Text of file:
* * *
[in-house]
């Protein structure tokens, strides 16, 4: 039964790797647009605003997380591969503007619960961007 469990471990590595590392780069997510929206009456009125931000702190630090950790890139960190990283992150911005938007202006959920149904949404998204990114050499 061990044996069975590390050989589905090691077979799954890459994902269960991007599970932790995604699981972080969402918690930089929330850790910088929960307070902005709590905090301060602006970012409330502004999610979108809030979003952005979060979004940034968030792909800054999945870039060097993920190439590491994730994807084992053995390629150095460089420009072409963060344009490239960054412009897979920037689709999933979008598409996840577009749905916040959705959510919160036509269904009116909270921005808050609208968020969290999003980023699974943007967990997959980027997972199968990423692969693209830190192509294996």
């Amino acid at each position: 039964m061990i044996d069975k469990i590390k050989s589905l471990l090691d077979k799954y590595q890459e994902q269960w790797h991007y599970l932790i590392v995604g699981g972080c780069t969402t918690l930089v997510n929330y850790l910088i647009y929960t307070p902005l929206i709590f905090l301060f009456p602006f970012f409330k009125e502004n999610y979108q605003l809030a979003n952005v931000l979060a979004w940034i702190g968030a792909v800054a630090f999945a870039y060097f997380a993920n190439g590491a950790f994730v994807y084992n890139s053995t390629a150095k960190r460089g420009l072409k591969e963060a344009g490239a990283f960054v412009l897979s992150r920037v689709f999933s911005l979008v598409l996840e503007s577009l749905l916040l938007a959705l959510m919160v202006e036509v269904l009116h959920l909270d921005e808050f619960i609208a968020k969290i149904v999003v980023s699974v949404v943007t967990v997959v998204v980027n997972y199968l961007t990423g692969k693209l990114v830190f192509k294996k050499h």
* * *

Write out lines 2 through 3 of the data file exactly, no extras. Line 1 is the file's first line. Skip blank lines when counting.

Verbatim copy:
């Protein structure tokens, strides 16, 4: 039964790797647009605003997380591969503007619960961007 469990471990590595590392780069997510929206009456009125931000702190630090950790890139960190990283992150911005938007202006959920149904949404998204990114050499 061990044996069975590390050989589905090691077979799954890459994902269960991007599970932790995604699981972080969402918690930089929330850790910088929960307070902005709590905090301060602006970012409330502004999610979108809030979003952005979060979004940034968030792909800054999945870039060097993920190439590491994730994807084992053995390629150095460089420009072409963060344009490239960054412009897979920037689709999933979008598409996840577009749905916040959705959510919160036509269904009116909270921005808050609208968020969290999003980023699974943007967990997959980027997972199968990423692969693209830190192509294996």
């Amino acid at each position: 039964m061990i044996d069975k469990i590390k050989s589905l471990l090691d077979k799954y590595q890459e994902q269960w790797h991007y599970l932790i590392v995604g699981g972080c780069t969402t918690l930089v997510n929330y850790l910088i647009y929960t307070p902005l929206i709590f905090l301060f009456p602006f970012f409330k009125e502004n999610y979108q605003l809030a979003n952005v931000l979060a979004w940034i702190g968030a792909v800054a630090f999945a870039y060097f997380a993920n190439g590491a950790f994730v994807y084992n890139s053995t390629a150095k960190r460089g420009l072409k591969e963060a344009g490239a990283f960054v412009l897979s992150r920037v689709f999933s911005l979008v598409l996840e503007s577009l749905l916040l938007a959705l959510m919160v202006e036509v269904l009116h959920l909270d921005e808050f619960i609208a968020k969290i149904v999003v980023s699974v949404v943007t967990v997959v998204v980027n997972y199968l961007t990423g692969k693209l990114v830190f192509k294996k050499h």